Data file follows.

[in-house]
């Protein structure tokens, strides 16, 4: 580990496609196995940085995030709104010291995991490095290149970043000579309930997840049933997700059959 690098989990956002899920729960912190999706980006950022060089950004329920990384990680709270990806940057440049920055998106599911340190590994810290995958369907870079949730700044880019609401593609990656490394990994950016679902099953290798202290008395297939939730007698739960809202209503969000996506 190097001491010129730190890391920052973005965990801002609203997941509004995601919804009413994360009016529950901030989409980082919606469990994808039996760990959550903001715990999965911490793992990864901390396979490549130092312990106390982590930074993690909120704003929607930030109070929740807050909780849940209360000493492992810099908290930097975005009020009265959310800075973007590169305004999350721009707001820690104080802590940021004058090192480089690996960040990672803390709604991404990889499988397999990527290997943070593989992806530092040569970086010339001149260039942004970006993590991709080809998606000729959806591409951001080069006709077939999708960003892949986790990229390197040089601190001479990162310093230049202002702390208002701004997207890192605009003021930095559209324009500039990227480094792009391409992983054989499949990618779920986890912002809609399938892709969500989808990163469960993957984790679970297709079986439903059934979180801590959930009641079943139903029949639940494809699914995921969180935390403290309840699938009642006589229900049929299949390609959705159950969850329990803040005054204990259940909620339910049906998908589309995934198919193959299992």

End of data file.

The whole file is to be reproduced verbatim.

[in-house]
């Protein structure tokens, strides 16, 4: 580990496609196995940085995030709104010291995991490095290149970043000579309930997840049933997700059959 690098989990956002899920729960912190999706980006950022060089950004329920990384990680709270990806940057440049920055998106599911340190590994810290995958369907870079949730700044880019609401593609990656490394990994950016679902099953290798202290008395297939939730007698739960809202209503969000996506 190097001491010129730190890391920052973005965990801002609203997941509004995601919804009413994360009016529950901030989409980082919606469990994808039996760990959550903001715990999965911490793992990864901390396979490549130092312990106390982590930074993690909120704003929607930030109070929740807050909780849940209360000493492992810099908290930097975005009020009265959310800075973007590169305004999350721009707001820690104080802590940021004058090192480089690996960040990672803390709604991404990889499988397999990527290997943070593989992806530092040569970086010339001149260039942004970006993590991709080809998606000729959806591409951001080069006709077939999708960003892949986790990229390197040089601190001479990162310093230049202002702390208002701004997207890192605009003021930095559209324009500039990227480094792009391409992983054989499949990618779920986890912002809609399938892709969500989808990163469960993957984790679970297709079986439903059934979180801590959930009641079943139903029949639940494809699914995921969180935390403290309840699938009642006589229900049929299949390609959705159950969850329990803040005054204990259940909620339910049906998908589309995934198919193959299992």